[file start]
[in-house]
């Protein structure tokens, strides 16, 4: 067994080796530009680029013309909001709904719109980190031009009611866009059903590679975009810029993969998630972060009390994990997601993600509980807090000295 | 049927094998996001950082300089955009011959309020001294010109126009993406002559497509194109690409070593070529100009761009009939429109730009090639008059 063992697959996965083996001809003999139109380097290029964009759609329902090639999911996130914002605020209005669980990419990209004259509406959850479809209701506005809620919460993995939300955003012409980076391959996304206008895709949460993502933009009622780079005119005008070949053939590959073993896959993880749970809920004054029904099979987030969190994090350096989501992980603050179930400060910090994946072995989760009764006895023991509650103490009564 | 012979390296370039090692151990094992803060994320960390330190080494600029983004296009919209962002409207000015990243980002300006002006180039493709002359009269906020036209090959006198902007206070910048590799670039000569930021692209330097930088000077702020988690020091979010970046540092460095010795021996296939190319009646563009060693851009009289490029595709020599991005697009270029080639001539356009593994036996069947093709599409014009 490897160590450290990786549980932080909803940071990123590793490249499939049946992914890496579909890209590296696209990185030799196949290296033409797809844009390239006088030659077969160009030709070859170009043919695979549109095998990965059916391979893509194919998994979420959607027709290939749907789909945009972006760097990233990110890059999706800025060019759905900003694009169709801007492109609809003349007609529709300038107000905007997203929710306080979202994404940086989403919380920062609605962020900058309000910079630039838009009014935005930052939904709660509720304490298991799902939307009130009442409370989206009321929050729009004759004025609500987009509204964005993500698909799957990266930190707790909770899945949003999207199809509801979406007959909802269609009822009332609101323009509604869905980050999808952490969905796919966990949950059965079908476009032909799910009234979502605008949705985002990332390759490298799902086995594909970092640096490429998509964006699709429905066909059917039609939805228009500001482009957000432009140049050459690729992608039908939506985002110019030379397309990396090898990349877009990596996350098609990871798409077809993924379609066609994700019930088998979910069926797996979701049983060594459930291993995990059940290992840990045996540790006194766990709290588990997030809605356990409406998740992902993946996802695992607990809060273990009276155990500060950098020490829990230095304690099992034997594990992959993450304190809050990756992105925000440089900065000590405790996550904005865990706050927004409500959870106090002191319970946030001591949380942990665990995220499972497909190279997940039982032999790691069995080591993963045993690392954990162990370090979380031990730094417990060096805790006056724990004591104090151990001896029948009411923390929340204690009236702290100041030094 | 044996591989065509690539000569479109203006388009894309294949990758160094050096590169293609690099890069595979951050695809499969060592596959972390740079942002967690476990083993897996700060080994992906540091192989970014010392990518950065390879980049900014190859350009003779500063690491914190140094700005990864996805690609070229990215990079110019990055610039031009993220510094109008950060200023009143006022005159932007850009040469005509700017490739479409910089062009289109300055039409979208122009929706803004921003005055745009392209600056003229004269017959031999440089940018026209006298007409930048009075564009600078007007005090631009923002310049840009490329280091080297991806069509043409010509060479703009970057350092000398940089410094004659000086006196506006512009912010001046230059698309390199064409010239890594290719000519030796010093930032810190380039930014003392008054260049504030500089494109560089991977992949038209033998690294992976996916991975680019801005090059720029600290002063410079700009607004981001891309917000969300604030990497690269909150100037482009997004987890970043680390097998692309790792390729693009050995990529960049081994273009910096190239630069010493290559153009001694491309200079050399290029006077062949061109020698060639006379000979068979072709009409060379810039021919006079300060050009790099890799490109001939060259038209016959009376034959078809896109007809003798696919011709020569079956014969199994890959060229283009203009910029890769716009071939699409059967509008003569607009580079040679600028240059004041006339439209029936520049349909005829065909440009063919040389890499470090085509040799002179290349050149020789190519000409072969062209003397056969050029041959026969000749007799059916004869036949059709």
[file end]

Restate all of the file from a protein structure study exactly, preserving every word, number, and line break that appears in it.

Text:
[in-house]
């Protein structure tokens, strides 16, 4: 067994080796530009680029013309909001709904719109980190031009009611866009059903590679975009810029993969998630972060009390994990997601993600509980807090000295 | 049927094998996001950082300089955009011959309020001294010109126009993406002559497509194109690409070593070529100009761009009939429109730009090639008059 063992697959996965083996001809003999139109380097290029964009759609329902090639999911996130914002605020209005669980990419990209004259509406959850479809209701506005809620919460993995939300955003012409980076391959996304206008895709949460993502933009009622780079005119005008070949053939590959073993896959993880749970809920004054029904099979987030969190994090350096989501992980603050179930400060910090994946072995989760009764006895023991509650103490009564 | 012979390296370039090692151990094992803060994320960390330190080494600029983004296009919209962002409207000015990243980002300006002006180039493709002359009269906020036209090959006198902007206070910048590799670039000569930021692209330097930088000077702020988690020091979010970046540092460095010795021996296939190319009646563009060693851009009289490029595709020599991005697009270029080639001539356009593994036996069947093709599409014009 490897160590450290990786549980932080909803940071990123590793490249499939049946992914890496579909890209590296696209990185030799196949290296033409797809844009390239006088030659077969160009030709070859170009043919695979549109095998990965059916391979893509194919998994979420959607027709290939749907789909945009972006760097990233990110890059999706800025060019759905900003694009169709801007492109609809003349007609529709300038107000905007997203929710306080979202994404940086989403919380920062609605962020900058309000910079630039838009009014935005930052939904709660509720304490298991799902939307009130009442409370989206009321929050729009004759004025609500987009509204964005993500698909799957990266930190707790909770899945949003999207199809509801979406007959909802269609009822009332609101323009509604869905980050999808952490969905796919966990949950059965079908476009032909799910009234979502605008949705985002990332390759490298799902086995594909970092640096490429998509964006699709429905066909059917039609939805228009500001482009957000432009140049050459690729992608039908939506985002110019030379397309990396090898990349877009990596996350098609990871798409077809993924379609066609994700019930088998979910069926797996979701049983060594459930291993995990059940290992840990045996540790006194766990709290588990997030809605356990409406998740992902993946996802695992607990809060273990009276155990500060950098020490829990230095304690099992034997594990992959993450304190809050990756992105925000440089900065000590405790996550904005865990706050927004409500959870106090002191319970946030001591949380942990665990995220499972497909190279997940039982032999790691069995080591993963045993690392954990162990370090979380031990730094417990060096805790006056724990004591104090151990001896029948009411923390929340204690009236702290100041030094 | 044996591989065509690539000569479109203006388009894309294949990758160094050096590169293609690099890069595979951050695809499969060592596959972390740079942002967690476990083993897996700060080994992906540091192989970014010392990518950065390879980049900014190859350009003779500063690491914190140094700005990864996805690609070229990215990079110019990055610039031009993220510094109008950060200023009143006022005159932007850009040469005509700017490739479409910089062009289109300055039409979208122009929706803004921003005055745009392209600056003229004269017959031999440089940018026209006298007409930048009075564009600078007007005090631009923002310049840009490329280091080297991806069509043409010509060479703009970057350092000398940089410094004659000086006196506006512009912010001046230059698309390199064409010239890594290719000519030796010093930032810190380039930014003392008054260049504030500089494109560089991977992949038209033998690294992976996916991975680019801005090059720029600290002063410079700009607004981001891309917000969300604030990497690269909150100037482009997004987890970043680390097998692309790792390729693009050995990529960049081994273009910096190239630069010493290559153009001694491309200079050399290029006077062949061109020698060639006379000979068979072709009409060379810039021919006079300060050009790099890799490109001939060259038209016959009376034959078809896109007809003798696919011709020569079956014969199994890959060229283009203009910029890769716009071939699409059967509008003569607009580079040679600028240059004041006339439209029936520049349909005829065909440009063919040389890499470090085509040799002179290349050149020789190519000409072969062209003397056969050029041959026969000749007799059916004869036949059709």